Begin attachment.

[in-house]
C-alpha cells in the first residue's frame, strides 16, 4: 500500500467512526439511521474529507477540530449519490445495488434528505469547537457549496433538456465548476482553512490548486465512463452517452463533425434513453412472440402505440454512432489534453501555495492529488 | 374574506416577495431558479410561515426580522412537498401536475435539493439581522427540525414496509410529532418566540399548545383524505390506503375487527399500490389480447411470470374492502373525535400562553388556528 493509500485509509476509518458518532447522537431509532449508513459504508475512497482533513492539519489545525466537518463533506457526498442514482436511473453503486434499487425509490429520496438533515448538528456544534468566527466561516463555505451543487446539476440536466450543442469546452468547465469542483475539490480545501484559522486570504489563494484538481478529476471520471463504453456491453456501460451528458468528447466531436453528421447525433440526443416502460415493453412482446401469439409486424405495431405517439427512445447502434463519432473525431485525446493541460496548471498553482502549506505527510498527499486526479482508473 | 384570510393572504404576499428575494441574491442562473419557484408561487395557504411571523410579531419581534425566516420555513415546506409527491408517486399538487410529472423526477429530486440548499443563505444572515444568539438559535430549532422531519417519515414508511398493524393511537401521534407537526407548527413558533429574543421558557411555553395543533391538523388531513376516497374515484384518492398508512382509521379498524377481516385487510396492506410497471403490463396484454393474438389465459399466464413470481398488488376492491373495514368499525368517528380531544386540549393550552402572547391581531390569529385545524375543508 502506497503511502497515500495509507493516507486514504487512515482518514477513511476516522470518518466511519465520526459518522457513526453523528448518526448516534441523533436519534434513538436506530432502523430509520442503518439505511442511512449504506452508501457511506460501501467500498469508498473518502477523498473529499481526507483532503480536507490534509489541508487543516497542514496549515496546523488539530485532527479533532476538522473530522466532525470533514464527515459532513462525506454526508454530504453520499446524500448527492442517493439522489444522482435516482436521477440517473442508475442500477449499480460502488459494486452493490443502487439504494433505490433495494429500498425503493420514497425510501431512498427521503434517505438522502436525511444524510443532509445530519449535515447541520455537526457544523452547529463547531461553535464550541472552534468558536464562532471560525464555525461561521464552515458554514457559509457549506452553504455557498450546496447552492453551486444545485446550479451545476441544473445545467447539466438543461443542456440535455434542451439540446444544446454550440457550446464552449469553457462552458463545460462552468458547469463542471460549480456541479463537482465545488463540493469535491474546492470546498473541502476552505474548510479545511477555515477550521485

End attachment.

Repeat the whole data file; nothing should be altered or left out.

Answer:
[in-house]
C-alpha cells in the first residue's frame, strides 16, 4: 500500500467512526439511521474529507477540530449519490445495488434528505469547537457549496433538456465548476482553512490548486465512463452517452463533425434513453412472440402505440454512432489534453501555495492529488 | 374574506416577495431558479410561515426580522412537498401536475435539493439581522427540525414496509410529532418566540399548545383524505390506503375487527399500490389480447411470470374492502373525535400562553388556528 493509500485509509476509518458518532447522537431509532449508513459504508475512497482533513492539519489545525466537518463533506457526498442514482436511473453503486434499487425509490429520496438533515448538528456544534468566527466561516463555505451543487446539476440536466450543442469546452468547465469542483475539490480545501484559522486570504489563494484538481478529476471520471463504453456491453456501460451528458468528447466531436453528421447525433440526443416502460415493453412482446401469439409486424405495431405517439427512445447502434463519432473525431485525446493541460496548471498553482502549506505527510498527499486526479482508473 | 384570510393572504404576499428575494441574491442562473419557484408561487395557504411571523410579531419581534425566516420555513415546506409527491408517486399538487410529472423526477429530486440548499443563505444572515444568539438559535430549532422531519417519515414508511398493524393511537401521534407537526407548527413558533429574543421558557411555553395543533391538523388531513376516497374515484384518492398508512382509521379498524377481516385487510396492506410497471403490463396484454393474438389465459399466464413470481398488488376492491373495514368499525368517528380531544386540549393550552402572547391581531390569529385545524375543508 502506497503511502497515500495509507493516507486514504487512515482518514477513511476516522470518518466511519465520526459518522457513526453523528448518526448516534441523533436519534434513538436506530432502523430509520442503518439505511442511512449504506452508501457511506460501501467500498469508498473518502477523498473529499481526507483532503480536507490534509489541508487543516497542514496549515496546523488539530485532527479533532476538522473530522466532525470533514464527515459532513462525506454526508454530504453520499446524500448527492442517493439522489444522482435516482436521477440517473442508475442500477449499480460502488459494486452493490443502487439504494433505490433495494429500498425503493420514497425510501431512498427521503434517505438522502436525511444524510443532509445530519449535515447541520455537526457544523452547529463547531461553535464550541472552534468558536464562532471560525464555525461561521464552515458554514457559509457549506452553504455557498450546496447552492453551486444545485446550479451545476441544473445545467447539466438543461443542456440535455434542451439540446444544446454550440457550446464552449469553457462552458463545460462552468458547469463542471460549480456541479463537482465545488463540493469535491474546492470546498473541502476552505474548510479545511477555515477550521485